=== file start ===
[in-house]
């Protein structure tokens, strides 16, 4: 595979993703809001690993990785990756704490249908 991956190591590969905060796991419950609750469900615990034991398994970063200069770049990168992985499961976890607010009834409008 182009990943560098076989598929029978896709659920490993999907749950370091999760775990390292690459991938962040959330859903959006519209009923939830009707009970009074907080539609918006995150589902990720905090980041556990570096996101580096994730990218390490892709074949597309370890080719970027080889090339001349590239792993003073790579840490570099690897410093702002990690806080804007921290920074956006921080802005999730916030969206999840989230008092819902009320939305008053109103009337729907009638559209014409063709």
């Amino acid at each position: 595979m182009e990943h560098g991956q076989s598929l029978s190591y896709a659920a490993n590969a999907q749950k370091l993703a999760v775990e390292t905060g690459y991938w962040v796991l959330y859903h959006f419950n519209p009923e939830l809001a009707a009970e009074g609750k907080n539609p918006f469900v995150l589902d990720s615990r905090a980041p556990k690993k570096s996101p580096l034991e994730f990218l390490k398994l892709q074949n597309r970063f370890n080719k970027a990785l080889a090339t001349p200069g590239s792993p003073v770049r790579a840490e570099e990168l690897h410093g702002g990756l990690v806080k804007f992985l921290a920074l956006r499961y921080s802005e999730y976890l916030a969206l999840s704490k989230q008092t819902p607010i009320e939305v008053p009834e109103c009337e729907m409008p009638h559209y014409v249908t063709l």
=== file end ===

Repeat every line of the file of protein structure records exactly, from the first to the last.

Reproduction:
[in-house]
């Protein structure tokens, strides 16, 4: 595979993703809001690993990785990756704490249908 991956190591590969905060796991419950609750469900615990034991398994970063200069770049990168992985499961976890607010009834409008 182009990943560098076989598929029978896709659920490993999907749950370091999760775990390292690459991938962040959330859903959006519209009923939830009707009970009074907080539609918006995150589902990720905090980041556990570096996101580096994730990218390490892709074949597309370890080719970027080889090339001349590239792993003073790579840490570099690897410093702002990690806080804007921290920074956006921080802005999730916030969206999840989230008092819902009320939305008053109103009337729907009638559209014409063709």
């Amino acid at each position: 595979m182009e990943h560098g991956q076989s598929l029978s190591y896709a659920a490993n590969a999907q749950k370091l993703a999760v775990e390292t905060g690459y991938w962040v796991l959330y859903h959006f419950n519209p009923e939830l809001a009707a009970e009074g609750k907080n539609p918006f469900v995150l589902d990720s615990r905090a980041p556990k690993k570096s996101p580096l034991e994730f990218l390490k398994l892709q074949n597309r970063f370890n080719k970027a990785l080889a090339t001349p200069g590239s792993p003073v770049r790579a840490e570099e990168l690897h410093g702002g990756l990690v806080k804007f992985l921290a920074l956006r499961y921080s802005e999730y976890l916030a969206l999840s704490k989230q008092t819902p607010i009320e939305v008053p009834e109103c009337e729907m409008p009638h559209y014409v249908t063709l």